Colin's Journal: A place for thoughts about politics, software, and daily life.
In previous releases of ExpenseClam I’ve introduced two major new features: mileage and attachments. Of the two, mileage proved to be the easier to do within the existing application structure.
When designing the mileage functionality I decided early on that I wanted to make mileage work the same way as other types of expense as closely as possible. Mileage expenses would appear in the same list of unclaimed expenses, be exported in the same spreadsheet file and be moved into claims in the same fashion.
The easiest way to do this would be to have a mileage specific screen that generated expense records using exactly the same format as normal expenses. This approach is used by a number of competitors and is very lightweight to implement.
The downside to this design is that once a mileage record has been entered it loses mileage specific fields (such as distance, mileage rate, etc). I decided on a slightly more involved way of solving the problem: extending the expenses records to have mileage specific fields and creating a specific set of screens for creating and editing mileage records.
The code that lists expenses required only minor tweaking in order to distinguish between the two record types. The export code required additional columns in the spreadsheet output for mileage records, and code for managing expenses in claims was unchanged.
When a new or existing expense is opened ExpenseClam determines which UI is required and launches the appropriate Activity. Both sets of screens have a common super class that contains all the common logic for managing the life cycle of creating, discarding and saving expenses. Code for handling receipts is restricted to the expense handling class, while distance calculation logic is restricted to the mileage class, hopefully making maintenance easy.
If I had dropped support for Android versions earlier than Honeycomb I could probably have maintained a common activity and used separate fragments to achieve the same effect. However to support Gingerbread and earlier I have most of the Actionbar logic in the Activities, along with code for coordinating interactions between other Activities.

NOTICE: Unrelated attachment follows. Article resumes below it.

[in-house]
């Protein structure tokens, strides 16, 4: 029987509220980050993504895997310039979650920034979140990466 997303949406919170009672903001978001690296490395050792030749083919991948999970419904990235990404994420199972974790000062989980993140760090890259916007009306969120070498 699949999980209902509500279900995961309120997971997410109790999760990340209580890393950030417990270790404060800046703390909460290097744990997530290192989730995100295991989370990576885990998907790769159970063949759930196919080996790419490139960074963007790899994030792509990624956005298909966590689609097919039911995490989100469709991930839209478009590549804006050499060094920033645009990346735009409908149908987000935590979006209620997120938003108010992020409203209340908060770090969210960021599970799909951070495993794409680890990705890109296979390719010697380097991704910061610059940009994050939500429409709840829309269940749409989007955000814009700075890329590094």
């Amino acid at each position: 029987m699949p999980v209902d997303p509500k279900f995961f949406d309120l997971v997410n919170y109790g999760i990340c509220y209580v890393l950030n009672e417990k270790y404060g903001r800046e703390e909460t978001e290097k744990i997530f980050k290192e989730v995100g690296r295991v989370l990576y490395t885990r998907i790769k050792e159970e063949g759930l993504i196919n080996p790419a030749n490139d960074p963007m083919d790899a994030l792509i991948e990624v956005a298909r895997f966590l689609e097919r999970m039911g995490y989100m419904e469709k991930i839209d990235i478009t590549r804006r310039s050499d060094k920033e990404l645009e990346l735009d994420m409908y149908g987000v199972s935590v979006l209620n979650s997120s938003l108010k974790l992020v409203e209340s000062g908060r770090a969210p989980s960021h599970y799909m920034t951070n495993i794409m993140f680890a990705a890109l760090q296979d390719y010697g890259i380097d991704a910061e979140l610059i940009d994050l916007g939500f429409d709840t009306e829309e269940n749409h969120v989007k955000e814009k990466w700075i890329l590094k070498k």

During testing of the latest version of ExpenseClam (released just last week), I stumbled across a small issue that I’ve not seen before.
Until recently I was using a back port of the Jelly Bean keyboard on my phone. I really like the swiping of characters implementation and find the auto correct to be rather good, although the prediction is rather limited.
Since SwiftKey released their version of character swiping (called SwiftKey Flow), I’ve been using it on my phone, and it’s generally good enough that I’ve not switched back to the Jelly Bean keyboard.
Now on to the issue: trailing spaces. Having swiped across letters to form a word, SwiftKey populates the word, and adds a space ready for entering the next word. Unfortunately this space isn’t just for show, it is populated in the widget value, so when the contents of the field are saved it includes the trailing space.
In general this is mostly harmless, however if you spot the trailing space and delete it, you can end up with two database records that look the same, but are actually different. This makes auto complete on fields less useful and potentially confusing.
The fix is easy enough, I just trim the string before saving to the database, but it would have been better if SwiftKey had used the same approach as Google and inserted the space at the start of a swipe rather than at the end.
Email: colin at owlfish.com